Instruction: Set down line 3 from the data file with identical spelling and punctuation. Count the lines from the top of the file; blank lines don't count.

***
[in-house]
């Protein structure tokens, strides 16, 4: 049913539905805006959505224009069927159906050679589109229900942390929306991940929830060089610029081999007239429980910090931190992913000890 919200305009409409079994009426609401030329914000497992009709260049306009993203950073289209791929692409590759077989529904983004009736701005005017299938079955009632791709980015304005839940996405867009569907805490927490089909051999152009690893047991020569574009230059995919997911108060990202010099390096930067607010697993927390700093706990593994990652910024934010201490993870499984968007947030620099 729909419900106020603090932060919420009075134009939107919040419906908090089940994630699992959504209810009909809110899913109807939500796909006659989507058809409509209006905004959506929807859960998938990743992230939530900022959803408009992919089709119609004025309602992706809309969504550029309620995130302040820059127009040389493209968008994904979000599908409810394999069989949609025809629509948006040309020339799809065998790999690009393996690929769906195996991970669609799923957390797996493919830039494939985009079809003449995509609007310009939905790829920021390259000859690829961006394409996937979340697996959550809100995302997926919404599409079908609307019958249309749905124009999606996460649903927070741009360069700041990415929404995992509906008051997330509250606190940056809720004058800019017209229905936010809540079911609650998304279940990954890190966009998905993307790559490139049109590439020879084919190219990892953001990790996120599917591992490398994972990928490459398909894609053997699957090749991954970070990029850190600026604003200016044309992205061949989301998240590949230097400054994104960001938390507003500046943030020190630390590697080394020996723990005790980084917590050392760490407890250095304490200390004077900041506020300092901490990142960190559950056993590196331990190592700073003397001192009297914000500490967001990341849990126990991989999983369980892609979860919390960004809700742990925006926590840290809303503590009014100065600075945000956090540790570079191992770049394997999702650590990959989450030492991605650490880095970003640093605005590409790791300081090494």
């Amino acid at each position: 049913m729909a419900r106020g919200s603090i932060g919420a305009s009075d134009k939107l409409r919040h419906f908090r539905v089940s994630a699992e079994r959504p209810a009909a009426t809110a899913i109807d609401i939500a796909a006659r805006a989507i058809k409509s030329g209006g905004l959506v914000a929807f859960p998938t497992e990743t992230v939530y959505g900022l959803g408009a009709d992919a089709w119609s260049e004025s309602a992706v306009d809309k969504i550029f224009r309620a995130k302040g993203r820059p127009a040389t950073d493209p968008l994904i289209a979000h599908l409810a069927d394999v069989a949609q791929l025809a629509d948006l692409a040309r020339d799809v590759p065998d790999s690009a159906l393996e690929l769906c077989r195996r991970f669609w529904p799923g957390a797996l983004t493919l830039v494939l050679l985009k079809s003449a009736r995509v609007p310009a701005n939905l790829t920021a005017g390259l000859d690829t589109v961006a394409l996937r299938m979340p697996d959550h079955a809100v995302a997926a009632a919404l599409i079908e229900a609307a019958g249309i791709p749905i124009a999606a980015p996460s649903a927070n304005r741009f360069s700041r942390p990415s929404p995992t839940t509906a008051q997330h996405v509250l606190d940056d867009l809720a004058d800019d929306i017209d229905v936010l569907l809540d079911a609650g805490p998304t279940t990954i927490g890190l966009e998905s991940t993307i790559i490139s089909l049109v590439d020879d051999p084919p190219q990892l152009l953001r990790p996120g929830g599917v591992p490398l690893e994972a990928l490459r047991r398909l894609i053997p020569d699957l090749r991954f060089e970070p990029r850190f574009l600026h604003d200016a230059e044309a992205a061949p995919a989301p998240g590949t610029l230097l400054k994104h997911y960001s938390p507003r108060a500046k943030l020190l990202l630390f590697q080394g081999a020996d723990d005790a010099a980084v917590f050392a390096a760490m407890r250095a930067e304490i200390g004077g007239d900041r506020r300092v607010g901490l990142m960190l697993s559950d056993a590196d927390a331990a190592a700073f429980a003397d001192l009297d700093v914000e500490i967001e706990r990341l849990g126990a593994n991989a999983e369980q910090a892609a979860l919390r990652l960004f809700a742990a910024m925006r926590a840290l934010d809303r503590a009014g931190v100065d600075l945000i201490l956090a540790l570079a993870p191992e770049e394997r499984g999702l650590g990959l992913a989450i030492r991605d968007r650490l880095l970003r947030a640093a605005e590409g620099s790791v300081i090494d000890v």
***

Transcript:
């Amino acid at each position: 049913m729909a419900r106020g919200s603090i932060g919420a305009s009075d134009k939107l409409r919040h419906f908090r539905v089940s994630a699992e079994r959504p209810a009909a009426t809110a899913i109807d609401i939500a796909a006659r805006a989507i058809k409509s030329g209006g905004l959506v914000a929807f859960p998938t497992e990743t992230v939530y959505g900022l959803g408009a009709d992919a089709w119609s260049e004025s309602a992706v306009d809309k969504i550029f224009r309620a995130k302040g993203r820059p127009a040389t950073d493209p968008l994904i289209a979000h599908l409810a069927d394999v069989a949609q791929l025809a629509d948006l692409a040309r020339d799809v590759p065998d790999s690009a159906l393996e690929l769906c077989r195996r991970f669609w529904p799923g957390a797996l983004t493919l830039v494939l050679l985009k079809s003449a009736r995509v609007p310009a701005n939905l790829t920021a005017g390259l000859d690829t589109v961006a394409l996937r299938m979340p697996d959550h079955a809100v995302a997926a009632a919404l599409i079908e229900a609307a019958g249309i791709p749905i124009a999606a980015p996460s649903a927070n304005r741009f360069s700041r942390p990415s929404p995992t839940t509906a008051q997330h996405v509250l606190d940056d867009l809720a004058d800019d929306i017209d229905v936010l569907l809540d079911a609650g805490p998304t279940t990954i927490g890190l966009e998905s991940t993307i790559i490139s089909l049109v590439d020879d051999p084919p190219q990892l152009l953001r990790p996120g929830g599917v591992p490398l690893e994972a990928l490459r047991r398909l894609i053997p020569d699957l090749r991954f060089e970070p990029r850190f574009l600026h604003d200016a230059e044309a992205a061949p995919a989301p998240g590949t610029l230097l400054k994104h997911y960001s938390p507003r108060a500046k943030l020190l990202l630390f590697q080394g081999a020996d723990d005790a010099a980084v917590f050392a390096a760490m407890r250095a930067e304490i200390g004077g007239d900041r506020r300092v607010g901490l990142m960190l697993s559950d056993a590196d927390a331990a190592a700073f429980a003397d001192l009297d700093v914000e500490i967001e706990r990341l849990g126990a593994n991989a999983e369980q910090a892609a979860l919390r990652l960004f809700a742990a910024m925006r926590a840290l934010d809303r503590a009014g931190v100065d600075l945000i201490l956090a540790l570079a993870p191992e770049e394997r499984g999702l650590g990959l992913a989450i030492r991605d968007r650490l880095l970003r947030a640093a605005e590409g620099s790791v300081i090494d000890v």